The real question is whether a religion or culture is capable of interpreting life in a dimension sufficiently profound to understand and anticipate the sorrows and pains which may result from a virtuous regard for our responsibilities; and to achieve a serenity within sorrow and pain which is something less but also something more than “happiness.” Our difficulty as a nation is that we must now learn that prosperity is not simply coordinated to virtue, that virtue is not simply coordinated to historic destiny and that happiness is no simple possibility of human existence.
This passage appears in Reinhold Niebuhr’s The Irony of American History (1952), in a chapter where he meditates on the problem of Americans’ exceptional moral self-regard, which depends on confusing the pursuit of happiness with the pursuit of prosperity and consequently measuring the virtue of our nation on its achievements in the latter. His conclusion — which ought not to surprise any Christian — is that material prosperity is not a measure of virtue, whether collective or individual.
In the context of the early Cold War, the danger Niebuhr senses is that, like the communists, Americans believe that their political philosophy is uniquely virtuous, but the proof of our superiority lay in our capacity both to generate more wealth collectively, as a society, and to distribute it more effectively (if less equally) to individuals than our ideological rivals. Niebuhr acknowledges the fact of the U.S.A.’s prosperity, but cautions his American readers against adopting it as a measure of moral self-worth. Doing so would mean creating an ideological illusion of perfect consistency in ideal and practice, one that leads inevitably to bellicosity and self-deception.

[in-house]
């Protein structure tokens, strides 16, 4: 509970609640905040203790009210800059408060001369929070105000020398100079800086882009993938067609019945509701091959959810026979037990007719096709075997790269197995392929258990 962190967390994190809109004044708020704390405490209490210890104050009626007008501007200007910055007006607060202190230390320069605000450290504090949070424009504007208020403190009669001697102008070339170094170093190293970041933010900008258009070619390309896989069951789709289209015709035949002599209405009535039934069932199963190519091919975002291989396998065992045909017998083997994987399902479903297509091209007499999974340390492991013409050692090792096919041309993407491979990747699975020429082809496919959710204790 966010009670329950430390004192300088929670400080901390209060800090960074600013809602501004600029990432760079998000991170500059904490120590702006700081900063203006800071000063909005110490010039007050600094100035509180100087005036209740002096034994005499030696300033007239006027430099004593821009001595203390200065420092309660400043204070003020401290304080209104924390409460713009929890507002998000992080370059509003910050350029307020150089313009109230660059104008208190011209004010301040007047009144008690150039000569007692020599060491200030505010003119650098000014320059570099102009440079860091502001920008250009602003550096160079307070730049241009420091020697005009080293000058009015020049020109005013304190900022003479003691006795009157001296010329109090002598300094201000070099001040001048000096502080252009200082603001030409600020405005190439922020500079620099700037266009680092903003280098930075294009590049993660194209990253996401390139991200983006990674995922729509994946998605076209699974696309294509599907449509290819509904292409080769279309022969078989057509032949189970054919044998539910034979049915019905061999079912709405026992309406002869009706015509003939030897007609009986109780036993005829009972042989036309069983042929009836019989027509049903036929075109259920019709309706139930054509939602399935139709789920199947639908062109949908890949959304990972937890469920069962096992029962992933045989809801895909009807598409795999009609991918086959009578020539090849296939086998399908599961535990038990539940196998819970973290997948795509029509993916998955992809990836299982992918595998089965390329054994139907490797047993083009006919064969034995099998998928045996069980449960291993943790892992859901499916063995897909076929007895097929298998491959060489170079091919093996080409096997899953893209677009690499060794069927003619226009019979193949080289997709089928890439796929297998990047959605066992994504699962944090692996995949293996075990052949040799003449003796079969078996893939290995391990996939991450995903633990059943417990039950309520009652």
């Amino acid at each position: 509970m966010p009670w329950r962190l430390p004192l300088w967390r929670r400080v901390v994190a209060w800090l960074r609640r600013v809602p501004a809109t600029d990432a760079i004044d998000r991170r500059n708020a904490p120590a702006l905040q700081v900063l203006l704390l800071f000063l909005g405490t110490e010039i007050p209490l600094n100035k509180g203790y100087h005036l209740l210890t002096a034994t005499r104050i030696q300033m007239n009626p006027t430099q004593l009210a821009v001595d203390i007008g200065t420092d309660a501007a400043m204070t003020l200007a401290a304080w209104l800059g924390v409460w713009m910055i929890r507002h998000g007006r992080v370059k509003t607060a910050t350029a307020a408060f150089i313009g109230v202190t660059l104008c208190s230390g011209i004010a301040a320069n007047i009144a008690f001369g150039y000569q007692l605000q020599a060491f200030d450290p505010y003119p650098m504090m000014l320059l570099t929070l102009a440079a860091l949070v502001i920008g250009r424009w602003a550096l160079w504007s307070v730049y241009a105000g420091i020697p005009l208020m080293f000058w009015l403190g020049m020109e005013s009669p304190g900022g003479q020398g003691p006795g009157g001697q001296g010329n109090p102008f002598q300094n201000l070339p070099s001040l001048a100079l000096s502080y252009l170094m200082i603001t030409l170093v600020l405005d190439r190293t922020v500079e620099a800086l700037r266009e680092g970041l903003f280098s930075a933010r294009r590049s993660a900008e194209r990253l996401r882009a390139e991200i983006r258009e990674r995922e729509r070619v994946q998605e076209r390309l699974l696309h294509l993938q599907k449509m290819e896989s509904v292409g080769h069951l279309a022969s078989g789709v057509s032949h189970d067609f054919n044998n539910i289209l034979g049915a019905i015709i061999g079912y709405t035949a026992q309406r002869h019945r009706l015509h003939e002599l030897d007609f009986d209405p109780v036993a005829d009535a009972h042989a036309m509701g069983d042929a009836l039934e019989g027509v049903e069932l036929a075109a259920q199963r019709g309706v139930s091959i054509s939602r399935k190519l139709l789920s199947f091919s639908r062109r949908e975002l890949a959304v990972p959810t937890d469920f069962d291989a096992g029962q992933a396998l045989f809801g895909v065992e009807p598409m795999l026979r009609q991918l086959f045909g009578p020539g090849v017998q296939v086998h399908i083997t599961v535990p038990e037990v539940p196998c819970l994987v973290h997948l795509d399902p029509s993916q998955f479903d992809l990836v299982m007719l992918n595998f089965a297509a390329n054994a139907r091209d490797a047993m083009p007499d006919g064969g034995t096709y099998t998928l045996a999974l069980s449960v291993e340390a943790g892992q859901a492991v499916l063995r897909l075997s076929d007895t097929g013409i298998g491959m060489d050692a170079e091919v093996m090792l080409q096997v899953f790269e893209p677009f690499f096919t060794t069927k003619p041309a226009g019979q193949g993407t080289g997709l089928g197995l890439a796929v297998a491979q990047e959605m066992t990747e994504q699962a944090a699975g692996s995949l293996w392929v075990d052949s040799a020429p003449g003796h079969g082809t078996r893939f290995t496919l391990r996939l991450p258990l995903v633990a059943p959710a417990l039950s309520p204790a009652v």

The more that Americans consider our individual rights to pursue happiness to be coterminous with our good fortune in creating and maintaining a high standard living, the more we confuse accidents of history with historical destiny. Thus delusions of historical destiny enable us to paper over our own failures, mistakes, and peculiar moral blindnesses. And the root of it is a simple categorical error, which is that happiness is material comfort. All manner of political evil derives from this error, and Niebuhr takes great pains to illustrate that both communists and apologists for capitalism are guilty of it. Striving for material gain is not a moral virtue, but Niebuhr views it as both the means and end of modern politics. That’s why, he argues, we need a religious perspective on this endless–and endlessly unfulfilling–pursuit of worldly happiness.
Over these exertions we discern by faith the ironical laughter of the divine source and end of all things… The scripture assures us that God’s laughter is derisive, having the sting of judgment upon our vanities in it. But if the laughter is truly ironic it must symbolize mercy as well as judgment. For whenever judgment defines the limits of human striving it creates the possibility of an humble acceptance of those limits. Within that humility mercy and peace find a lodging place.